Walking through the Shadows Together - Jeff and Alyssa

For our final discussion on depression, Morgan wanted to give tools for those that know and walk life with people who struggle with depression. Sometimes it can be so hard to know how to help, or what to say. It may seem never ending, discouraging and hopeless to you even. We hope this small list will be an encouragement. Thank you so much Morgann for sharing your heart these past two weeks and giving us helpful tools. 


In writing this post, I consulted my wonderful husband who has walked this journey with me. He has seen me at my best and worst and he has been the most incredible help in pointing me to Christ no matter what the circumstance.

As we brainstormed together, here’s what we have found to be true.

When you love someone who is depressed:

1. Pray. Pray fervently. Pray frequently. Pray honestly. There is no better wisdom than that which comes from the Lord (Prvbs. 3:7).  Ask Him to guide you, to encourage your spirit and to make His presence known.  Pray that He would remove depression. Praise him always (Psalm 150). Pray with the ones you love. Pray alone. Whatever you do, never stop praying (1 Thessalonians 5:17).

2. Remind them of the Truth of Scripture. There is nothing that can encourage someone more than the truth of the Gospel (Hebrews 4:12). Frequently remind them of the One that saved them from sin and death in a loving, caring, and gentle way. Pray that these truths would take root in their heart and drive out the desperation.

3. Listen (Galatians 6:2). There were many times when I needed time to talk. Half the time, I knew I wasn’t making sense and I was overwhelmed by the littlest things. My husband did an amazing job of asking me, “I hear what you’re saying. Do you want me to just listen, or do you want me to offer advice?” This little question helped so much. It gave me the freedom to simply express to him the deepest parts of my heart without being scolded. And it allowed him to not feel pressured to come up with a solution. Most of the time, I wasn’t looking for a solution. I just needed to know that I wasn’t alone.

4. Never stop telling them you love them.  Satan loves it when we believe His lies. He is the father of lies (John 8:44). When depression creeps in, we become so much more susceptible to believing His lies – that we are unloved, unwanted and useless for the Kingdom. As I think about the times when I was battling depression the most, there was never once a time that I honestly doubted that my husband and my family loved me. Why? Because they reminded me frequently. They told me they loved me whether or not I reciprocated it and whether or not I was lovable. What a blessing it is to know that not only are we loved by people but by God himself.

5. Talk to someone you trust. It took my husband and me a while to come to the realization that it was not healthy for him to be bearing this alone. We aren’t meant for that (Galatians 6:2). He was able to connect with a couple guys who we trusted for wise counsel and sound advice. For me, it actually relieved a burden, because I wanted my husband to be able to process through this and I knew that I would be of little help in offering perspective. If you find yourself as the primary person who is loving someone through depression, make sure that you have people pouring into you as you pour yourself out.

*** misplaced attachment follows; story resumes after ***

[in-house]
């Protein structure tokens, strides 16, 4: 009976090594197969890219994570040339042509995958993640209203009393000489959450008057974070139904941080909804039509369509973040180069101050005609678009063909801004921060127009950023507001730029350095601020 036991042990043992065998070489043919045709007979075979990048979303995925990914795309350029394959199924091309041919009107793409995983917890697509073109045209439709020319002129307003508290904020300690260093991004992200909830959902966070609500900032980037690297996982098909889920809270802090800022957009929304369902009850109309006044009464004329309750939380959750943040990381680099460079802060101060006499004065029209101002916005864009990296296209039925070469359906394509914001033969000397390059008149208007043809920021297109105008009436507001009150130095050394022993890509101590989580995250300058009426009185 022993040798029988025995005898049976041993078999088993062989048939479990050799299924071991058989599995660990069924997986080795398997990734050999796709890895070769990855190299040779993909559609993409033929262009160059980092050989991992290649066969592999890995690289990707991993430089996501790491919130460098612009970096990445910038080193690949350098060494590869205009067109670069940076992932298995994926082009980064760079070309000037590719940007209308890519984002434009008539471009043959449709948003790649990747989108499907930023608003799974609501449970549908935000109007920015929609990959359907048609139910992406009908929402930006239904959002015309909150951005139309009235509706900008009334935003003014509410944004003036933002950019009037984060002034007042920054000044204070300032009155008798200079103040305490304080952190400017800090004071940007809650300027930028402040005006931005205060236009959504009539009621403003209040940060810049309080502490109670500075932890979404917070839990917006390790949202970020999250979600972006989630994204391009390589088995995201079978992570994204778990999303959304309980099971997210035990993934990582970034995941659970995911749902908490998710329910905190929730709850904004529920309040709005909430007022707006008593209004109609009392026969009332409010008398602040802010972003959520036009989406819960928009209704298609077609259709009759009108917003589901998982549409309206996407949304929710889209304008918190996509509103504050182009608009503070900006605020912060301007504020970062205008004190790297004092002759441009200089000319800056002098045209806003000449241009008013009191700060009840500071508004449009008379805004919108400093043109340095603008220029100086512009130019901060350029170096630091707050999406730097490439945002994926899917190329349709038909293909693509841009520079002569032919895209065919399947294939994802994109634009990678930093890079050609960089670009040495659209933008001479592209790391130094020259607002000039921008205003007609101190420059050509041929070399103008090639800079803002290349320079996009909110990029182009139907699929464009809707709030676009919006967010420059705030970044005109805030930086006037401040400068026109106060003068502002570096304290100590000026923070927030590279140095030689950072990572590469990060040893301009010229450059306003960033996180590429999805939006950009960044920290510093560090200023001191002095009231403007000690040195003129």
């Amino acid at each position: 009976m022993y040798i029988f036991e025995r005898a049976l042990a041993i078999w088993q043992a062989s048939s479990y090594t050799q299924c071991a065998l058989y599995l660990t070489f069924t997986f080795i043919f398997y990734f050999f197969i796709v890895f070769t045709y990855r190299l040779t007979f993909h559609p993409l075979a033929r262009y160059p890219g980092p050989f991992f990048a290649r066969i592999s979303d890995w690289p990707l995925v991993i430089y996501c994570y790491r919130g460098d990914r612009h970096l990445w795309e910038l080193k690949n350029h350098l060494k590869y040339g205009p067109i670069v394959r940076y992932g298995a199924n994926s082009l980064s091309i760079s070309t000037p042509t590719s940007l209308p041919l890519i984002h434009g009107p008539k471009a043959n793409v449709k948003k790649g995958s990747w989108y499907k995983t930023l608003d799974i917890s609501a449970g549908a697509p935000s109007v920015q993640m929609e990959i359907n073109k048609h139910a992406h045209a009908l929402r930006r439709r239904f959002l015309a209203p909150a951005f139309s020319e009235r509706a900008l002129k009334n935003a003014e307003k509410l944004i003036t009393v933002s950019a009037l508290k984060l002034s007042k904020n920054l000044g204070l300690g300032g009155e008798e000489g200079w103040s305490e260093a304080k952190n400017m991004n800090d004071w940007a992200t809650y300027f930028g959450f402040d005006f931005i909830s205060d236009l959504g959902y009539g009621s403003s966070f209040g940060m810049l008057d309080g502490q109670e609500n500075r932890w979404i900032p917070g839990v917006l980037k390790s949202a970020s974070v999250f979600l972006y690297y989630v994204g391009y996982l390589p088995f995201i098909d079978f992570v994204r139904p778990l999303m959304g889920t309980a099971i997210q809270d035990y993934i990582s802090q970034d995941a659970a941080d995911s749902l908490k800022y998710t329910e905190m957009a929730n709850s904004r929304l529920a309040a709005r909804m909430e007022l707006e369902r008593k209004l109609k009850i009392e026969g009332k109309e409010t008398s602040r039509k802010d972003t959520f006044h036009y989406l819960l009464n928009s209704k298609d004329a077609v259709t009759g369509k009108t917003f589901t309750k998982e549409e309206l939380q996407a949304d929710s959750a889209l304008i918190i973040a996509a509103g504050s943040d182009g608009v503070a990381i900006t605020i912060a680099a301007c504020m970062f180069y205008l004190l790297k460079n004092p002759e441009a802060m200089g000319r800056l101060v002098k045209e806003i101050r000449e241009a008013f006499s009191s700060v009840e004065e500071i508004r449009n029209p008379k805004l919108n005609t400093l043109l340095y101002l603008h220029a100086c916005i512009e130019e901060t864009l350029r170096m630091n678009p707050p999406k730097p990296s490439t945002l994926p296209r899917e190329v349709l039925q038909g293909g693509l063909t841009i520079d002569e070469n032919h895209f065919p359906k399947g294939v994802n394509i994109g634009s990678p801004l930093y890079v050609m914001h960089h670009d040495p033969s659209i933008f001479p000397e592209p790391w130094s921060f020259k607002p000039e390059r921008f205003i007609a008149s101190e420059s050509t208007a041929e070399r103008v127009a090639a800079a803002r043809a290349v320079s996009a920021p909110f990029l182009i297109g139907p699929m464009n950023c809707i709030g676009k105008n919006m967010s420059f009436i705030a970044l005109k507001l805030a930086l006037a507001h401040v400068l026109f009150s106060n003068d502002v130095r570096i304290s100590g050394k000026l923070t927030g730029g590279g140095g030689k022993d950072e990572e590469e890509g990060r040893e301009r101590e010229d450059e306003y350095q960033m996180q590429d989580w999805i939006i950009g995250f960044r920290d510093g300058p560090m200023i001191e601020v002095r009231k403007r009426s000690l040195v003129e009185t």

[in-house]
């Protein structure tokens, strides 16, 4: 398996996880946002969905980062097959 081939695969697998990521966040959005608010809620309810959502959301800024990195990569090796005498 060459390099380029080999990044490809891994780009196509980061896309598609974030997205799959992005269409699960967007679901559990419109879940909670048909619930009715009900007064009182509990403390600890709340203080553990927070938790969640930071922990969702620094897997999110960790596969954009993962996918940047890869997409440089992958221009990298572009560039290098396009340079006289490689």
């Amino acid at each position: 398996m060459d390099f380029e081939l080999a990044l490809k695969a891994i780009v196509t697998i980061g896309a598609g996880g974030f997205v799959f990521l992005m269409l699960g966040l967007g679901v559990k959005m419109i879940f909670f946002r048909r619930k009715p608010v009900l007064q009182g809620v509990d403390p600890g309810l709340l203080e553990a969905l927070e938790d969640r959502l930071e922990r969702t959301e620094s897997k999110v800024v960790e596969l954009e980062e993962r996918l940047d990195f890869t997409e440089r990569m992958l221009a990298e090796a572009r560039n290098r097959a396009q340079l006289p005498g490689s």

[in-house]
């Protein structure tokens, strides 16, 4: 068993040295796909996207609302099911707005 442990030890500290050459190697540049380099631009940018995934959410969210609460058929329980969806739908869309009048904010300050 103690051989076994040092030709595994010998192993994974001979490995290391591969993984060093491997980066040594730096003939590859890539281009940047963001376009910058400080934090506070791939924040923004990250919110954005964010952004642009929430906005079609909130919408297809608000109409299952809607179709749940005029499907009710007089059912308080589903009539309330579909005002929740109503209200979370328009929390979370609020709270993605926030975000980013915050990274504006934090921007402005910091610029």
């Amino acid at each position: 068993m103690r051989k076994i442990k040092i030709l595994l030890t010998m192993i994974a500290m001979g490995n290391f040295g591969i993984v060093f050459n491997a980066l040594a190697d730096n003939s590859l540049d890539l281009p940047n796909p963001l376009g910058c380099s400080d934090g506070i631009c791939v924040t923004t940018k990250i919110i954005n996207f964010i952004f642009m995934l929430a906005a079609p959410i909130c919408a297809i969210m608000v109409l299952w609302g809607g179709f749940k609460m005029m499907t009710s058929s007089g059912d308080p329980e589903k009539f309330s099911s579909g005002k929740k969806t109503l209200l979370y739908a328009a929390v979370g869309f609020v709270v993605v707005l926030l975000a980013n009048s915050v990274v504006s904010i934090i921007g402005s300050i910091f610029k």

6. Be available. Often times, depression worsens in the dark of the night (literally) or in the most inconvenient times during the day. Sometimes it’s in the middle of a crowd of people, or just as you’re walking out the door.  Depression is never convenient or welcome. Be willing to sacrifice. Sometimes you will be late, go without sleep, have to cancel plans. But people are more important than plans, preparations or sleep. If necessary, be willing to pick up the phone, send a text back or put down your keys and take a seat on the couch. Love in action. Love through sacrifice (John 15:13).

Piper: “You cannot persuade a depressed person that he has not been utterly rejected by God if he is persuaded that he has been. But you can stand by him. And you can keep soaking him in the benevolence, mercy, goodness, and sympathy of Jesus, and the sufficiency of the atonement, and the fullness and completeness of Christ’s justification.”

Though you may feel helpless, you are far from it.

Sometimes you will be mocked by the very person you are sacrificing for. Many times you will go without being thanked. Frequently, you will be tired. But you will never regret loving and loving well.


Looking Up for the Stubborn Darkness, Edward T. Welch


When the Darkness Will Not Lift, John Piper


Trusting God Even When Life Hurts, Jerry Bridges

Trusting God



1940087_10152052480772701_1732673754_n Morgann Burres is a 22 year old newly married who currently lives in Salem, OR. She graduated from Azusa Pacific University, works for Youth Missions International, and has a huge heart for mentoring younger girls. 









Friday, March 14, 2014